While in Ireland for Christmas, I decided to climb Croagh Patrick.That's where the father of Irish Christianity fasted for forty days and nights.
So, two days after Christmas, Austin, my son-in-law, and I got up, had a small breakfast and then drove old winding roads to the holy site. We glimpsed it after an hour or so, its mighty peak towering above everything else. It was beautiful and inspiring but also a bit intimidating for a middle age American used to driving a car whenever he must go somewhere more than a few blocks away.
About a third of the way up that mountain, I discovered three important things.
One, I should have had a more substantial breakfast.
Secondly, there is a reason sensible people climb the mountain in June.
Thirdly, it was going to take more time to get to the top than I had thought.
Even a third of the way up, the scene is stunning. Streams rush down it’s face, outlined by stone walls as ancient as humanity. Small villages dot the landscape as far as the eye can see as the ocean, covered by a thin fog, meets the rocky Irish coast.
We walked back down the mountain and found a pub. The fire was hot, the food was delicious and, since we were the only customers, we enjoyed the full attention of both cook and the waitress. As we ate, we talked about the age of the pub and the memorabilia that covers the walls.
We drove into Westport then, a beautiful postcard village at the base of the mountain. We walked around the monument in the town square, reading various quotes from St. Patrick’s short book inscribed there.
Deciding we should have a cup of coffee before heading back to Galway, we went into a coffee shop near the square, called Christie's. When I ordered my coffee, the lady behind the counter asked me what had brought me to her town. I told her that my wife and I were visiting our family in Galway and that I had decided to climb the mountain before going home.
She nodded and smiled.
“I didn’t get to the top. Just about a third of the way, “ I added.
“I discovered I was older than I had thought,” chuckling at my funny self deprecating remark.
“No!” she blurted. “That must not be said. The truth is, you have not been as active as you should be. It is a temporary situation. You can change it.”
She was smiling but rather firm.
“Also,” she continued without my encouragement, “never say ‘when I was young.’ Say instead, ‘when I was younger.”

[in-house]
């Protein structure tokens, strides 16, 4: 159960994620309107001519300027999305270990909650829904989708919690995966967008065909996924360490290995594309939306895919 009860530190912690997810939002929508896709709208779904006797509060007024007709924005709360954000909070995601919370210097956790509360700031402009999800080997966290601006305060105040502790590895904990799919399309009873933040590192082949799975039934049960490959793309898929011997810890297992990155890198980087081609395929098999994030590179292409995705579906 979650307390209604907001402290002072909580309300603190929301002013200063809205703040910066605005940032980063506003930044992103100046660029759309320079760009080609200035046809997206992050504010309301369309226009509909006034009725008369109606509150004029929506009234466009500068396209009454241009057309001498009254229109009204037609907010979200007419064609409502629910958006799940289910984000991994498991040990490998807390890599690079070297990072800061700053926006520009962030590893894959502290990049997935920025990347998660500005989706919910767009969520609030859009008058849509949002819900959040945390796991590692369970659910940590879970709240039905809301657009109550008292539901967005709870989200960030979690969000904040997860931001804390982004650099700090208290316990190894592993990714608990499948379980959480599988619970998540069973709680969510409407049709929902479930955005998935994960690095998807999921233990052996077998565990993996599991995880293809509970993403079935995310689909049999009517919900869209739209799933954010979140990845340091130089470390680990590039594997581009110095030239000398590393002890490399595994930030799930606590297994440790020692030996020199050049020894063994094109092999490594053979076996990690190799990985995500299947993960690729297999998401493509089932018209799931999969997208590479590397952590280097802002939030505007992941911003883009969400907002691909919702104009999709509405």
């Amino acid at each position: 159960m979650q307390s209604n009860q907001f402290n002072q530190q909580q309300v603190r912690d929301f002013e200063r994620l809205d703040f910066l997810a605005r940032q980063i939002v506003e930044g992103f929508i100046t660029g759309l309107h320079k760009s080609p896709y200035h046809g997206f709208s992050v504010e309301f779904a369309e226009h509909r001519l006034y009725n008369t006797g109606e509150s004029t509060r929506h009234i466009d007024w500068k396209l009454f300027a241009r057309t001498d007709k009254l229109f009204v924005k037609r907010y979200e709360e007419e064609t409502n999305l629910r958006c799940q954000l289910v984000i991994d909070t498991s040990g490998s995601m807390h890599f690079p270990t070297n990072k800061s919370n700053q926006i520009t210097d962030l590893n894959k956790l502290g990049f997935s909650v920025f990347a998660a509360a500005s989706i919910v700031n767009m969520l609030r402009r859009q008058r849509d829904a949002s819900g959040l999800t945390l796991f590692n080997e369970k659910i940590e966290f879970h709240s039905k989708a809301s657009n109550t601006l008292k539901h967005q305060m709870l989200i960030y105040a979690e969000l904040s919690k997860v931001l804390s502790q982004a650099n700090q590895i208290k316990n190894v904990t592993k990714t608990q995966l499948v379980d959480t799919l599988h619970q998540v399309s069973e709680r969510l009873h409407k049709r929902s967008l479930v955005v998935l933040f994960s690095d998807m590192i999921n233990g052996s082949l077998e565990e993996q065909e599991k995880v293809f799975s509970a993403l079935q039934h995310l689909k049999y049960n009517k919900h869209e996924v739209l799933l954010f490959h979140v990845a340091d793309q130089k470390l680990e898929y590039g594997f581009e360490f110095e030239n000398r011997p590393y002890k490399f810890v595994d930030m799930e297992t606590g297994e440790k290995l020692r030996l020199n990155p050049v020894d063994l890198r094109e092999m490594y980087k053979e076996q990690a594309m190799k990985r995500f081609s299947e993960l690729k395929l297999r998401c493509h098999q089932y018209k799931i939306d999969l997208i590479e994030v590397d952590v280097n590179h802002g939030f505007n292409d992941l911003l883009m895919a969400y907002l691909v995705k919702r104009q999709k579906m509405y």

I looked at her for a moment without replying.
She was not finished.
“Listen more to Bob Dylan.”
Well, that was over the top. What did Dylan have to do with anything?
“Bob Dylan” I mumbled?
“My husband is a wise man. He reads his Bible faithfully. And he listens to Bob Dylan. Sometimes, when he makes a wise statement, I ask him “Is that the Holy Scripture now or is it Bob Dylan?”
“It doesn’t matter now, does it," he always says.
“Well, he’s right you know. So get more active. Read your Bible and listen to Bob Dylan. There it is. You have a good day now.”
The wind bit my face as I walked out of Christ’s shop. I now had a cup of great coffee that I would soon consume. I also had some words for my journey that I could savor but never consume.
I pondered the lines I had read on that old, weathered monument:
“My name is Patrick. I am a country person and the least of all believers. I am looked down upon by many. If I have achieved any success, it has been a gift.”
I tried to ignore the fact that Christie is the female version of the word Christ.
I thought about the coming year, when, God willing, I will enter my sixth decade.
I am trying to keep it all together as I walk my pilgrimage. There are days when I get tired. There are days when I get cold. There are days when I think I was a fool to ever believe there was anything to this journey than just putting one foot in front of another. There are days when I think there are no saints on this path after all. But then, in an unsuspected moment, some voice says, “you are more fit than you think. All that can really stop you are words you speak about yourself that needlessly limit your journey.”
Or, as Dylan would say it,
Cast down your crown
On this bloodstained ground.
And take off your mask!
For he sees your deeds
And He knows your needs
Before you even ask.
Nothing can hold you back
Nothing that you are
Nothing that you lack.
Patrick once stood here, looking at a nation he hoped to win for Christ. But how? The task was like a huge mountain before him and he was but a poor, wayfaring pilgrim. But he took some time to pray, right here, where these many centuries later stands a humble coffee shop. Right here where one of his children reminds me to stop whining and to keep walking.
Another line on that monument says:
“Because there were many fish, I asked for a large net.”
Patrick climbed this mountain by putting one foot in front of him until he reached the top. He knew his flock would have a difficult time doing that sometimes. So he left them a little book and a prayer to say every morning when they awoke:
Christ within me
Christ around me
Christ before me
Christ behind me
Christ on my right hand
Christ on my left
Christ beneath me
Christ above me.
Christ! Be my strong defense!
I arise today with a mighty power.